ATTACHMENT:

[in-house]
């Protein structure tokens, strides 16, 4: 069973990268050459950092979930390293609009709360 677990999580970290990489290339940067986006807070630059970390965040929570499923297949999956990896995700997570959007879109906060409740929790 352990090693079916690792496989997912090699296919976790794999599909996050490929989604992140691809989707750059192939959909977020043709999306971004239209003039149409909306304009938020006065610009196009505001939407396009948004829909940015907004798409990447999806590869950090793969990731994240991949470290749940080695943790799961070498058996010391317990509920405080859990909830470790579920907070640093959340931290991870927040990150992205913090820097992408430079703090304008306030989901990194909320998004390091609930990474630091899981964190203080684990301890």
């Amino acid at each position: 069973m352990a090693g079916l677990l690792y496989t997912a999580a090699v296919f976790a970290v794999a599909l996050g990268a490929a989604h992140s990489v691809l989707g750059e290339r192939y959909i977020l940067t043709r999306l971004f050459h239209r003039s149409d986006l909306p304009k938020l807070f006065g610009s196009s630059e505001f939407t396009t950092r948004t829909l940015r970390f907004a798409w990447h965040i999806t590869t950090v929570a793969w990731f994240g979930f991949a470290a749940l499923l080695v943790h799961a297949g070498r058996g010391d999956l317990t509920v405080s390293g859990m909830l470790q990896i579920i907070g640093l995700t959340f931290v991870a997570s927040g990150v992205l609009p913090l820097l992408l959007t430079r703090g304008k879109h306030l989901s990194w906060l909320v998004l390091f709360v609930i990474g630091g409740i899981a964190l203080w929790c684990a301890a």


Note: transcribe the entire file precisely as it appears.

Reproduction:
[in-house]
């Protein structure tokens, strides 16, 4: 069973990268050459950092979930390293609009709360 677990999580970290990489290339940067986006807070630059970390965040929570499923297949999956990896995700997570959007879109906060409740929790 352990090693079916690792496989997912090699296919976790794999599909996050490929989604992140691809989707750059192939959909977020043709999306971004239209003039149409909306304009938020006065610009196009505001939407396009948004829909940015907004798409990447999806590869950090793969990731994240991949470290749940080695943790799961070498058996010391317990509920405080859990909830470790579920907070640093959340931290991870927040990150992205913090820097992408430079703090304008306030989901990194909320998004390091609930990474630091899981964190203080684990301890």
């Amino acid at each position: 069973m352990a090693g079916l677990l690792y496989t997912a999580a090699v296919f976790a970290v794999a599909l996050g990268a490929a989604h992140s990489v691809l989707g750059e290339r192939y959909i977020l940067t043709r999306l971004f050459h239209r003039s149409d986006l909306p304009k938020l807070f006065g610009s196009s630059e505001f939407t396009t950092r948004t829909l940015r970390f907004a798409w990447h965040i999806t590869t950090v929570a793969w990731f994240g979930f991949a470290a749940l499923l080695v943790h799961a297949g070498r058996g010391d999956l317990t509920v405080s390293g859990m909830l470790q990896i579920i907070g640093l995700t959340f931290v991870a997570s927040g990150v992205l609009p913090l820097l992408l959007t430079r703090g304008k879109h306030l989901s990194w906060l909320v998004l390091f709360v609930i990474g630091g409740i899981a964190l203080w929790c684990a301890a």